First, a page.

Date of Award

Spring 1-1-2017

Document Type

Dissertation

Degree Name

Doctor of Philosophy (PhD)

First Advisor

Hang Yin

Second Advisor

Thomas Cech

Third Advisor

Corella Detweiler

Fourth Advisor

Johannes Rudolph

Fifth Advisor

Dylan Taatjes

Abstract

The innate immune system protects us from incessant attacks by microorganisms. However, immunity is a double-edged sword, and inflammation must be carefully regulated. Chemical biology offers a means to maintain healthy homeostasis by influencing the immune response. We have used small molecule and peptide chemistries to exploit Toll-like receptor, caspase, and antimicrobial peptide signaling for therapeutic purposes. These compounds may find applications treating sepsis and autoimmune disease, and can influence the design of next-generation antibiotics and vaccines.

Toll-like receptors are pattern recognition receptors that sense bacteria and viruses, and then induce inflammation to stave off infection. We have designed saccharin-derived small molecules capable of reducing inflammation by inhibiting JAK/STAT1 signaling. We have also explored Toll-like receptor specificity by designing TLR8-specific imidazole-derivatives that are promising immune-responsive vaccine adjuvants.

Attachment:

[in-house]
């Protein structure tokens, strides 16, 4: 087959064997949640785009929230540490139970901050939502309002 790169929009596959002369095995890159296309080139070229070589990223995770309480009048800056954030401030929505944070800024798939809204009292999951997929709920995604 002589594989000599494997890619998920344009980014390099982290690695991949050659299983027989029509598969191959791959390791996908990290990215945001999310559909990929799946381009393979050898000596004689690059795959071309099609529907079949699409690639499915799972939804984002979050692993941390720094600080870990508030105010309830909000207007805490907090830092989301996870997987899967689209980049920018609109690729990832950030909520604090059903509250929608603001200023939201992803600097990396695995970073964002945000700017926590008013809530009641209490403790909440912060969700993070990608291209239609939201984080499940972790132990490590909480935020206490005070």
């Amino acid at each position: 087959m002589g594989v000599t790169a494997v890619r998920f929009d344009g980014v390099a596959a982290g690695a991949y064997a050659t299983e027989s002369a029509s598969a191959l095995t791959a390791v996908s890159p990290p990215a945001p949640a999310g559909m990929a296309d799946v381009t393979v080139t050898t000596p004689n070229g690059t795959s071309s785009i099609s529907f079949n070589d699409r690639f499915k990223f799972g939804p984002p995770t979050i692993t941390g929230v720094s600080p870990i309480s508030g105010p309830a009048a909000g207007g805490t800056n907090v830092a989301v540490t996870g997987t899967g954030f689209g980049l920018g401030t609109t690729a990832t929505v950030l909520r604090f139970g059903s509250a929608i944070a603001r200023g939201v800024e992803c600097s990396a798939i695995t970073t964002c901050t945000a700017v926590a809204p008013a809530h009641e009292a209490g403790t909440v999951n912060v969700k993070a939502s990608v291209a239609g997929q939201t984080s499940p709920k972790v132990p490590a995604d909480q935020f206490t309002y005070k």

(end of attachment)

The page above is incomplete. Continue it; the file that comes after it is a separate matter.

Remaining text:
Caspases are proteases that control inflammation and cell death. Much is still unknown about the role of caspases as innate immune receptors, particularly lipopolysaccharide-sensing caspase-4. We have performed two small molecule screens to identify caspase-4 inhibitors for use as both therapeutics and signaling probes. From this, we have discovered a new role for non-steroidal anti-inflammatory drugs as multi-caspase inhibitors, which may shape patient applications of these essential drugs. We have also identified novel caspase-4 specific small molecules for sepsis treatment.

Antimicrobial peptides are small, amphipathic peptides able to both disrupt bacterial membranes and influence inflammation. We have designed a series of peptidomimetics able to mimic the properties of host-defense peptides. These peptidomimetics are active against a wide array of Gram-positive and Gram-negative pathogens, and reduce the inflammatory response. In an era of prevalent antibiotic resistance, peptidomimetics offer a path for the design of new antibiotics.

Comments

Author also known as Christina (Smith) Boville.

Included in

Biochemistry Commons

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